I always get everywhere way too early, because I’m so frightened of being late.  I’m constantly checking that I haven’t lost my phone, purse or keys.  I’m always worried that I’ve accidentally offended someone.  I can’t abide dogs, because the noise of barking sets my nerves on edge.  I get very stressed in queues and at traffic lights because I feel trapped and out of control, and I struggle in the office because I feel trapped and sometimes other people won’t get out of my face.  If I’ve got a lot to do, I have to make a list including even the smallest things, or else I can’t cope.  If I’m going anywhere, I have to plan it out meticulously: I can’t just get up and go.  Sometimes I feel stressed and even I don’t know what I’m worrying about.  I am basically a nightmare.  I get on my own nerves, so goodness knows how much I get on other people’s!

And a lot of people just don’t get it.  People understand physical illnesses, but not mental illnesses.  And yet one in ten people in the UK suffers with an anxiety disorder.  It’s more common in women than in men, but men can be affected too.  If you’re also someone who suffers from anxiety, you have my sympathy and my understanding, and please shout if there’s ever anything I can do to help.  If you’re not, you’re lucky, and please try to support those who do.  It’s not funny to wind an anxious person up – and it’s amazing how many people think it is – and, even if you can’t understand their anxiety, at least accept that it exists and that it’s very hard to cope with.

And, if you’ve read this, then thank you.

#anxiety #mentalhealthawarenessweek

The King and I – Palace Theatre, Manchester


This was fabulous fun.  It’s always a bit strange seeing a stage version of a musical which has been made into an iconic film – everyone thinks of Deborah Kerr and Yul Brynner as Anna and King Mongkut, but that doesn’t mean that other people can’t also give brilliant performances in the roles, and they did.  Excellent supporting cast too.

Shall We Dance is my favourite part.  I’ve always wanted to wear a dress like the one Anna wears in that scene, but I’d never get into it.  All the songs were well done, though.  And it’s a great story.  All right, we all know that Anna Leonowens embroidered both her own history and the extent of her influence over King Mongkut, and that the subplot involving Tuptim and Lu Tha is probably entirely fictitious, but it was still very brave of Anna and her young son to go to a place with such a different culture, and where they didn’t know anyone, and actually right into the heart of power.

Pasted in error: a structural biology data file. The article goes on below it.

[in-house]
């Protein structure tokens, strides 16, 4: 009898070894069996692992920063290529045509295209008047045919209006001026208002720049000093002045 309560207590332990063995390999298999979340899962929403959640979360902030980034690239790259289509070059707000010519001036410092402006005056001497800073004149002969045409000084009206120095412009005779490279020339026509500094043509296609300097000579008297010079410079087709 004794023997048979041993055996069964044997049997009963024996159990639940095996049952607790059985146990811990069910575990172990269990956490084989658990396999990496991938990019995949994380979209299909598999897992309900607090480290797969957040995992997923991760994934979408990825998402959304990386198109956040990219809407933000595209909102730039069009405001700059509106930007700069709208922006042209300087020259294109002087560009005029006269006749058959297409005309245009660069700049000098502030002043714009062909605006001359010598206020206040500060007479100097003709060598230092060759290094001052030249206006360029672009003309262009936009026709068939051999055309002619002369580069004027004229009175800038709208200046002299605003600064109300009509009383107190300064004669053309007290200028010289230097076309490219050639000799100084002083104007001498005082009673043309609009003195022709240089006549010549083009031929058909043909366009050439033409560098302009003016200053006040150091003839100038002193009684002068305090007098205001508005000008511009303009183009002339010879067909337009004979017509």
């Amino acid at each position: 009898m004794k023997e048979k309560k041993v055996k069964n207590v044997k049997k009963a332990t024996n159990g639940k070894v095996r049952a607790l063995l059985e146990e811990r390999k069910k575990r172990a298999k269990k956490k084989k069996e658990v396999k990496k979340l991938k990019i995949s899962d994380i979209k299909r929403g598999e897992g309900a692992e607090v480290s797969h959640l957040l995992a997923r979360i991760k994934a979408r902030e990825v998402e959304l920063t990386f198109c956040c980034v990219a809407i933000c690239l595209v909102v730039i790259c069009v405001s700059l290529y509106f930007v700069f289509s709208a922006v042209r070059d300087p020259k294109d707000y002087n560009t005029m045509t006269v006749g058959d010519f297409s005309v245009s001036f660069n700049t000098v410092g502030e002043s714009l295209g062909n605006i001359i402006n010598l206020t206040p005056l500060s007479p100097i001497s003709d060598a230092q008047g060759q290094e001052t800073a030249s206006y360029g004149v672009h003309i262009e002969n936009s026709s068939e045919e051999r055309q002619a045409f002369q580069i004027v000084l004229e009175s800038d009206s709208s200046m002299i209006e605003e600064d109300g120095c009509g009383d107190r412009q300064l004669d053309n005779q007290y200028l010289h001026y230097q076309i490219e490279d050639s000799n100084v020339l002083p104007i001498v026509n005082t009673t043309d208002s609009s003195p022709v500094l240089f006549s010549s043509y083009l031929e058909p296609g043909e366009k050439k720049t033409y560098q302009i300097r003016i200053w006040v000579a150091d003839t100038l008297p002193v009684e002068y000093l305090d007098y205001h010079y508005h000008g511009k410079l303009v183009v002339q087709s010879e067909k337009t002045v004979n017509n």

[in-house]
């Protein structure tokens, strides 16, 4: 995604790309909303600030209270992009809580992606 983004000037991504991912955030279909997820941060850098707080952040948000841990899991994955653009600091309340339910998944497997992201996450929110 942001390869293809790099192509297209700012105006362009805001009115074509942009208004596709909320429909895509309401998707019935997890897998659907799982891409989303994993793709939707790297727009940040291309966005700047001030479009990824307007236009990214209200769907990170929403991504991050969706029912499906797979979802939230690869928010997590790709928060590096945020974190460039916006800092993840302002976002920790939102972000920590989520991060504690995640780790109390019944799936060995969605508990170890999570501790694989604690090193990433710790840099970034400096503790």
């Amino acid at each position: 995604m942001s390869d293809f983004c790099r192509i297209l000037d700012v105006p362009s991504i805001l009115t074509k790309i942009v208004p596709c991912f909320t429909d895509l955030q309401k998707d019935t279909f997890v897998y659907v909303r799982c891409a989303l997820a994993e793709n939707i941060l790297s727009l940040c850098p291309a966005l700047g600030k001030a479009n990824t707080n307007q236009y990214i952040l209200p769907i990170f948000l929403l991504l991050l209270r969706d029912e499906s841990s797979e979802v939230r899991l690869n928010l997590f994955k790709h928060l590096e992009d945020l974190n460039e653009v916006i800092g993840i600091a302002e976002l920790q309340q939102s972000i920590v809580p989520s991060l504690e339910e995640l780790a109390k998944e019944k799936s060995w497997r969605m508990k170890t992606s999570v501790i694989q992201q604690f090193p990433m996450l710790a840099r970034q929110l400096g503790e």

All in all, this was a thoroughly enjoyable evening!

The Three Musketeers: D’Artagnan


I still think of D’Artagnan as Dogtanian, but I think most people who were kids in the ’80s have that problem!   Anyway, this film, which is a) part 1 of 2 and b) in French with English subtitles, is satisfyingly full of swashbuckling swordplay and horseriding, although it could have used a few lighter moments.   It was entertaining watching on a miserably wet Bank Holiday morning.

Dashing young D’Artagnan makes his way from Gascony to Paris to try to join the Musketeers, and makea friends with The Three Musketeer pals, Porthos, Athos and Aramis.  He also falls in love with Constance, the Queen’s confidante.  There’s then a lot of plotting and fighting as Cardinal Richelieu and Milady de Winter try to bring down Queen Anne, who’s having an affair with the Duke of Buckingham, and Athos, whose brother is the leader of the Huguenots.

The plot against Queen Anne is foiled, Athos is pardoned, D’Artagnan becomes a Musketeer and it looks as if all’s going to end well … but then Constance is kidnapped and D’Artagnan is knocked unconscious, setting the scene for the start of the second instalment.

It’s all a bit mad, but, as I said, it’s very entertaining … even if it does annoyingly flip between “Your Majesty” and “Your Highness” at random, and refer to the Holy Roman Empire as just “the Holy Empire”.  Still prefer Dogtanian and the Three Muskehounds, though!